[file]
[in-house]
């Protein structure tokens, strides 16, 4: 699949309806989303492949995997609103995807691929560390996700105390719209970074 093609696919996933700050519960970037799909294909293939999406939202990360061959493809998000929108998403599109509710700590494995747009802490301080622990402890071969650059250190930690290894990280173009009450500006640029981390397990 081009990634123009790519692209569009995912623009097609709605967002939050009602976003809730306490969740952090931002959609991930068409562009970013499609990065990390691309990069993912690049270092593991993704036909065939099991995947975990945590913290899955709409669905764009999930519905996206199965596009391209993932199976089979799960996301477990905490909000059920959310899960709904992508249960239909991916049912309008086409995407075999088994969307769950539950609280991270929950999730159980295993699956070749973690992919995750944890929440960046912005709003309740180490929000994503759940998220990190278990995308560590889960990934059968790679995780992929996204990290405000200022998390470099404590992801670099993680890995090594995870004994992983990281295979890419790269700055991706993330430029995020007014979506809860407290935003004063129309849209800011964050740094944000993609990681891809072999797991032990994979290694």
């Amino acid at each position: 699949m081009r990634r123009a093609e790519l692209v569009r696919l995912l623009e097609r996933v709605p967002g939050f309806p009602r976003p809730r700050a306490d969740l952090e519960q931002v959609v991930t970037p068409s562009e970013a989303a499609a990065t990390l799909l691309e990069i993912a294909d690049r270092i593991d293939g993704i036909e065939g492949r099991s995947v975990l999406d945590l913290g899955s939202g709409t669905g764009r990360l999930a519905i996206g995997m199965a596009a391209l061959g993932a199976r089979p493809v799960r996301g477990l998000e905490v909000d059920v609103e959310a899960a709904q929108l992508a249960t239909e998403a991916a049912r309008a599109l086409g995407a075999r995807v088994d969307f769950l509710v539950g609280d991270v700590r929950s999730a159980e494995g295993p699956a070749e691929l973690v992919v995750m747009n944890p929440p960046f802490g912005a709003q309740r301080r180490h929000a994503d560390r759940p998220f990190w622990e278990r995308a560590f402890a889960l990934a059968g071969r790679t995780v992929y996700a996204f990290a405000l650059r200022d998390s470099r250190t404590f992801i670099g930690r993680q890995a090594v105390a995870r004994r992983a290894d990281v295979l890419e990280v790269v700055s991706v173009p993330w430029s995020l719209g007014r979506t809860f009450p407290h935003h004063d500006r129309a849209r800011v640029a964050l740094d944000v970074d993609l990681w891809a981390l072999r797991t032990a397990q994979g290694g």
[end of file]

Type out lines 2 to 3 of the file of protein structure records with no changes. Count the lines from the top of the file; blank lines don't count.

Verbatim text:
């Protein structure tokens, strides 16, 4: 699949309806989303492949995997609103995807691929560390996700105390719209970074 093609696919996933700050519960970037799909294909293939999406939202990360061959493809998000929108998403599109509710700590494995747009802490301080622990402890071969650059250190930690290894990280173009009450500006640029981390397990 081009990634123009790519692209569009995912623009097609709605967002939050009602976003809730306490969740952090931002959609991930068409562009970013499609990065990390691309990069993912690049270092593991993704036909065939099991995947975990945590913290899955709409669905764009999930519905996206199965596009391209993932199976089979799960996301477990905490909000059920959310899960709904992508249960239909991916049912309008086409995407075999088994969307769950539950609280991270929950999730159980295993699956070749973690992919995750944890929440960046912005709003309740180490929000994503759940998220990190278990995308560590889960990934059968790679995780992929996204990290405000200022998390470099404590992801670099993680890995090594995870004994992983990281295979890419790269700055991706993330430029995020007014979506809860407290935003004063129309849209800011964050740094944000993609990681891809072999797991032990994979290694």
């Amino acid at each position: 699949m081009r990634r123009a093609e790519l692209v569009r696919l995912l623009e097609r996933v709605p967002g939050f309806p009602r976003p809730r700050a306490d969740l952090e519960q931002v959609v991930t970037p068409s562009e970013a989303a499609a990065t990390l799909l691309e990069i993912a294909d690049r270092i593991d293939g993704i036909e065939g492949r099991s995947v975990l999406d945590l913290g899955s939202g709409t669905g764009r990360l999930a519905i996206g995997m199965a596009a391209l061959g993932a199976r089979p493809v799960r996301g477990l998000e905490v909000d059920v609103e959310a899960a709904q929108l992508a249960t239909e998403a991916a049912r309008a599109l086409g995407a075999r995807v088994d969307f769950l509710v539950g609280d991270v700590r929950s999730a159980e494995g295993p699956a070749e691929l973690v992919v995750m747009n944890p929440p960046f802490g912005a709003q309740r301080r180490h929000a994503d560390r759940p998220f990190w622990e278990r995308a560590f402890a889960l990934a059968g071969r790679t995780v992929y996700a996204f990290a405000l650059r200022d998390s470099r250190t404590f992801i670099g930690r993680q890995a090594v105390a995870r004994r992983a290894d990281v295979l890419e990280v790269v700055s991706v173009p993330w430029s995020l719209g007014r979506t809860f009450p407290h935003h004063d500006r129309a849209r800011v640029a964050l740094d944000v970074d993609l990681w891809a981390l072999r797991t032990a397990q994979g290694g």